A Harbinger of Change the Cutting Edge Library at the Los Alamos National Laboratory

Article excerpt

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Imagine a library serving approximately 10,000 employees 24 hours a day, seven days a week. Imagine most of those employees are physicists, engineers, chemists, or other scientists who often work on projects related to national security (such as reducing global nuclear danger). Now imagine the employees are spread out over forty-three square miles in a fairly remote, mountainous region. How would the library overcome the challenges of the environment to meet the extensive information needs of the employees?

The Research Library at the Los Alamos National Laboratory has not only overcome the challenges and met basic needs, but also developed cutting-edge services and systems. According to director Rick Luce, the library has succeeded by following three guiding principles. "We see our innovations and our leadership sitting on the three legs of a tripod. One of those legs is the Library Without Walls, our digital library project. The second leg is the element of service. That's something we measure and feel very 'strongly about. The third leg is our strategic business management--our process for assessing and improving how we work. Those three things have allowed us to develop unique products and to do them rapidly."

The products have included databases customized with sophisticated search and retrieval features even before the database vendors offered them. The library also has integrated resources and moved massive amounts of data to the scientists' digital desktops. In addition, the library serves the general public during business hours. The online catalog and a large collection of unclassified technical reports are available around the clock and around the world through the library's Web site.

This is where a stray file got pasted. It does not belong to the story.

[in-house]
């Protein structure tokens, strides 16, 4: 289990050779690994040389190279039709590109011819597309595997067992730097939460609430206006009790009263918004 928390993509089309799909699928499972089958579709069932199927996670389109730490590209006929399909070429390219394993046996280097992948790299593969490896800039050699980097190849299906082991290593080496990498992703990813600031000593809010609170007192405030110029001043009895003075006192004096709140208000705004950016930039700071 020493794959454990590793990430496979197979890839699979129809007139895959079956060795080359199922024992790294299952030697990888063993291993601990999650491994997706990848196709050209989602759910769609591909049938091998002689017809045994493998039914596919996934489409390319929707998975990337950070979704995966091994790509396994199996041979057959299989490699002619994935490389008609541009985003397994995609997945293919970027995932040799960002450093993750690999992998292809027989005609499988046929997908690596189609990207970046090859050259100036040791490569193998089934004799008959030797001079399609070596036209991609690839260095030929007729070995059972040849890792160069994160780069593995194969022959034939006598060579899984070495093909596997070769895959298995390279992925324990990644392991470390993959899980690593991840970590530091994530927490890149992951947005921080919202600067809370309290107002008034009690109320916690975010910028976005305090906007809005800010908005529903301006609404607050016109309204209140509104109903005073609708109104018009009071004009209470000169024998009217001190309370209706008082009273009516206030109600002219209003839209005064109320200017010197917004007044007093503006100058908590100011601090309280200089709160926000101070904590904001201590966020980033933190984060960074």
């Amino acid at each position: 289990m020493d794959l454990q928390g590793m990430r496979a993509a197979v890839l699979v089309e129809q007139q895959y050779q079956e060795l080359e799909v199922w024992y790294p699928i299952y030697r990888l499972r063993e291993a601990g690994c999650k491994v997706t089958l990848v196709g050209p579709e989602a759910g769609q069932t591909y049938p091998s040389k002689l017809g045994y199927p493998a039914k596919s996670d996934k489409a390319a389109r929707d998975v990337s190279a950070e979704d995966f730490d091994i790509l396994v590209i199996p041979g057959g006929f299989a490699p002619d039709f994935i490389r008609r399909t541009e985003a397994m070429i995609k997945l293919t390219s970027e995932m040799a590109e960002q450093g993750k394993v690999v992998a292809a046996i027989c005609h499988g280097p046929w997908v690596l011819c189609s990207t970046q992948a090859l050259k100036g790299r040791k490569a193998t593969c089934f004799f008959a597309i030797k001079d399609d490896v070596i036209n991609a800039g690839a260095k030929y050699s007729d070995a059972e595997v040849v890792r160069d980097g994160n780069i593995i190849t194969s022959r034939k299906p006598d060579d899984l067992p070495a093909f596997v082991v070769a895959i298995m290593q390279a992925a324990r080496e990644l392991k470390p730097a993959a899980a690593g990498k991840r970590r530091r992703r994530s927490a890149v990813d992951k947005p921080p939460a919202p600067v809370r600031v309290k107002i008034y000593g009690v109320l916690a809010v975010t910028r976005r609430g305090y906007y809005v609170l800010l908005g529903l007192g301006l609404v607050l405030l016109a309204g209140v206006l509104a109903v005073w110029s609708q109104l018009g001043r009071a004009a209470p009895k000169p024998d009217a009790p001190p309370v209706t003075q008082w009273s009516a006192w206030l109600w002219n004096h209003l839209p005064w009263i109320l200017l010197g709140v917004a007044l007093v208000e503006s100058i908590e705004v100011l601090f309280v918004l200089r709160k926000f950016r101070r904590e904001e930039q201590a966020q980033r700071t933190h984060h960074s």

A peek behind the scenes at the organization's operations offers more than just a glimpse at the inner workings of a cutting-edge, customer-driven library. It reveals a vision of information services that is a harbinger of change not only for library technology, but also for the relationship between libraries and their information providers.

A HISTORY OF SCIENTIFIC EXPERTISE

Located about thirty-five miles northwest of Santa Fe, the Los Alamos National Laboratory was created in 1943 as part of the Manhattan Project. The University of California manages the facility for the Department of Energy. The laboratory is now one of 28 DOE labs across the country.

National security still is a primary part of Los Alamos' mission, but it also is one of the largest multidisciplinary scientific institutions in the world. Its overall mission is summarized in its motto: "Science Serving Society."

About one-third of the employees' are physicists, one-fourth are engineers, one-sixth are chemists and materials scientists. The rest work in mathematics and computational science, biological science, geoscience, and other disciplines. Visiting scientists and students come to Los Alamos to participate in projects, and the laboratory staff collaborates with universities and industry in both basic and applied science projects.

The laboratory has always had a library. Today it has a staff of nearly fifty. More than half hold MLS degrees. Many have strong computer science and database development skills. The organizational structure is flatter than the traditional hierarchy found in many libraries, and the staff members are not bound by rigid job descriptions. These management approaches create a flexibility that is critical to operations because the library is, as Luce described it, a hybrid between an academic library with strong emphasis on collections and a special library with an emphasis on service and customized products. …